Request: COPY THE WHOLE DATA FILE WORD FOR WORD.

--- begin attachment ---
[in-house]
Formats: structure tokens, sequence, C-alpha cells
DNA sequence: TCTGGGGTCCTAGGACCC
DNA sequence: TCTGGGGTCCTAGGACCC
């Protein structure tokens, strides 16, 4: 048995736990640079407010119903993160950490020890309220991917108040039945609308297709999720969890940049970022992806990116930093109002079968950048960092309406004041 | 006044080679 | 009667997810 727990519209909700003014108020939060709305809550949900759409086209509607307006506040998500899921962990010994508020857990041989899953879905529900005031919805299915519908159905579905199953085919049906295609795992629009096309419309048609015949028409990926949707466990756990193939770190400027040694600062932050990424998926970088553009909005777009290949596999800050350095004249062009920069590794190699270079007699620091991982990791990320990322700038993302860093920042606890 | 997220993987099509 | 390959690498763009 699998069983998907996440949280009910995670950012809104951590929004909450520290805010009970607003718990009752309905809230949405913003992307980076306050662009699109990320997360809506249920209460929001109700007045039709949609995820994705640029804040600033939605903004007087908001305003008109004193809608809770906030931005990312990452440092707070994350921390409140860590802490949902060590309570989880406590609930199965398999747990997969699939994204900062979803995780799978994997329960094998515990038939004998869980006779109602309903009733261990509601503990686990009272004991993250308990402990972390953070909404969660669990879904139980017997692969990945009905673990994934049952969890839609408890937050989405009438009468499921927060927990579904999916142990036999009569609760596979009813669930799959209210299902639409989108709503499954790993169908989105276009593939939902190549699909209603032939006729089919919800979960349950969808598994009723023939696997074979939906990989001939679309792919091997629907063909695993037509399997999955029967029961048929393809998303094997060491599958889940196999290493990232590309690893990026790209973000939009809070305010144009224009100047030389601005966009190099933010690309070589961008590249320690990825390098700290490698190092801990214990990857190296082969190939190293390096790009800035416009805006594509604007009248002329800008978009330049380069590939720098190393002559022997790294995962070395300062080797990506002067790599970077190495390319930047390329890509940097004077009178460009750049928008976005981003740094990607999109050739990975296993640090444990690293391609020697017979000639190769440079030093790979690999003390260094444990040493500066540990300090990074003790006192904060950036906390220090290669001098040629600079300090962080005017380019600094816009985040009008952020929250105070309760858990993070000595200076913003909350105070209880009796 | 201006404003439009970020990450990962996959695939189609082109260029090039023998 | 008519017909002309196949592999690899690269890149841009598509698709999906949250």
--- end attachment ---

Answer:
[in-house]
Formats: structure tokens, sequence, C-alpha cells
DNA sequence: TCTGGGGTCCTAGGACCC
DNA sequence: TCTGGGGTCCTAGGACCC
């Protein structure tokens, strides 16, 4: 048995736990640079407010119903993160950490020890309220991917108040039945609308297709999720969890940049970022992806990116930093109002079968950048960092309406004041 | 006044080679 | 009667997810 727990519209909700003014108020939060709305809550949900759409086209509607307006506040998500899921962990010994508020857990041989899953879905529900005031919805299915519908159905579905199953085919049906295609795992629009096309419309048609015949028409990926949707466990756990193939770190400027040694600062932050990424998926970088553009909005777009290949596999800050350095004249062009920069590794190699270079007699620091991982990791990320990322700038993302860093920042606890 | 997220993987099509 | 390959690498763009 699998069983998907996440949280009910995670950012809104951590929004909450520290805010009970607003718990009752309905809230949405913003992307980076306050662009699109990320997360809506249920209460929001109700007045039709949609995820994705640029804040600033939605903004007087908001305003008109004193809608809770906030931005990312990452440092707070994350921390409140860590802490949902060590309570989880406590609930199965398999747990997969699939994204900062979803995780799978994997329960094998515990038939004998869980006779109602309903009733261990509601503990686990009272004991993250308990402990972390953070909404969660669990879904139980017997692969990945009905673990994934049952969890839609408890937050989405009438009468499921927060927990579904999916142990036999009569609760596979009813669930799959209210299902639409989108709503499954790993169908989105276009593939939902190549699909209603032939006729089919919800979960349950969808598994009723023939696997074979939906990989001939679309792919091997629907063909695993037509399997999955029967029961048929393809998303094997060491599958889940196999290493990232590309690893990026790209973000939009809070305010144009224009100047030389601005966009190099933010690309070589961008590249320690990825390098700290490698190092801990214990990857190296082969190939190293390096790009800035416009805006594509604007009248002329800008978009330049380069590939720098190393002559022997790294995962070395300062080797990506002067790599970077190495390319930047390329890509940097004077009178460009750049928008976005981003740094990607999109050739990975296993640090444990690293391609020697017979000639190769440079030093790979690999003390260094444990040493500066540990300090990074003790006192904060950036906390220090290669001098040629600079300090962080005017380019600094816009985040009008952020929250105070309760858990993070000595200076913003909350105070209880009796 | 201006404003439009970020990450990962996959695939189609082109260029090039023998 | 008519017909002309196949592999690899690269890149841009598509698709999906949250």